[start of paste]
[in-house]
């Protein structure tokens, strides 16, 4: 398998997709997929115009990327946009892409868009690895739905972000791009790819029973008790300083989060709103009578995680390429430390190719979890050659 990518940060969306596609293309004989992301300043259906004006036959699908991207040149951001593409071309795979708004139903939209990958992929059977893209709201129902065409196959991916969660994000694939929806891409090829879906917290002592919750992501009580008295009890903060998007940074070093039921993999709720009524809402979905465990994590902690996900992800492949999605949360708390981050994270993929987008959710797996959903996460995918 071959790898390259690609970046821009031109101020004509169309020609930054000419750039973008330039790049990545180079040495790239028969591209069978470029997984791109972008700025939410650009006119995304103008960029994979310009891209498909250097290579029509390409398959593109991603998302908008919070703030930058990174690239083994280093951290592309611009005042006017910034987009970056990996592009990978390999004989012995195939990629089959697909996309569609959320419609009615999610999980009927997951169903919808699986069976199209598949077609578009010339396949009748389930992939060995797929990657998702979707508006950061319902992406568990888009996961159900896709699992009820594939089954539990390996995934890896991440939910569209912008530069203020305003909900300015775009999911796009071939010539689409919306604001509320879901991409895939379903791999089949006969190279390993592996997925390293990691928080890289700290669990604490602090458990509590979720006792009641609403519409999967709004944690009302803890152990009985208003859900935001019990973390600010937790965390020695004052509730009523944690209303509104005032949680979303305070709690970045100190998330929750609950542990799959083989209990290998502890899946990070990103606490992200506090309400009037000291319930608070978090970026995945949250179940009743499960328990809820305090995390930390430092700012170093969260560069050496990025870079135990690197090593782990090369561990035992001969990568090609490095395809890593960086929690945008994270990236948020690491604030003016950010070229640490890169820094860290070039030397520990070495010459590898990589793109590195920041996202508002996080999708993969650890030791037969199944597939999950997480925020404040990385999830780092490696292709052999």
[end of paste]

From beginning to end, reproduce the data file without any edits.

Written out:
[in-house]
């Protein structure tokens, strides 16, 4: 398998997709997929115009990327946009892409868009690895739905972000791009790819029973008790300083989060709103009578995680390429430390190719979890050659 990518940060969306596609293309004989992301300043259906004006036959699908991207040149951001593409071309795979708004139903939209990958992929059977893209709201129902065409196959991916969660994000694939929806891409090829879906917290002592919750992501009580008295009890903060998007940074070093039921993999709720009524809402979905465990994590902690996900992800492949999605949360708390981050994270993929987008959710797996959903996460995918 071959790898390259690609970046821009031109101020004509169309020609930054000419750039973008330039790049990545180079040495790239028969591209069978470029997984791109972008700025939410650009006119995304103008960029994979310009891209498909250097290579029509390409398959593109991603998302908008919070703030930058990174690239083994280093951290592309611009005042006017910034987009970056990996592009990978390999004989012995195939990629089959697909996309569609959320419609009615999610999980009927997951169903919808699986069976199209598949077609578009010339396949009748389930992939060995797929990657998702979707508006950061319902992406568990888009996961159900896709699992009820594939089954539990390996995934890896991440939910569209912008530069203020305003909900300015775009999911796009071939010539689409919306604001509320879901991409895939379903791999089949006969190279390993592996997925390293990691928080890289700290669990604490602090458990509590979720006792009641609403519409999967709004944690009302803890152990009985208003859900935001019990973390600010937790965390020695004052509730009523944690209303509104005032949680979303305070709690970045100190998330929750609950542990799959083989209990290998502890899946990070990103606490992200506090309400009037000291319930608070978090970026995945949250179940009743499960328990809820305090995390930390430092700012170093969260560069050496990025870079135990690197090593782990090369561990035992001969990568090609490095395809890593960086929690945008994270990236948020690491604030003016950010070229640490890169820094860290070039030397520990070495010459590898990589793109590195920041996202508002996080999708993969650890030791037969199944597939999950997480925020404040990385999830780092490696292709052999």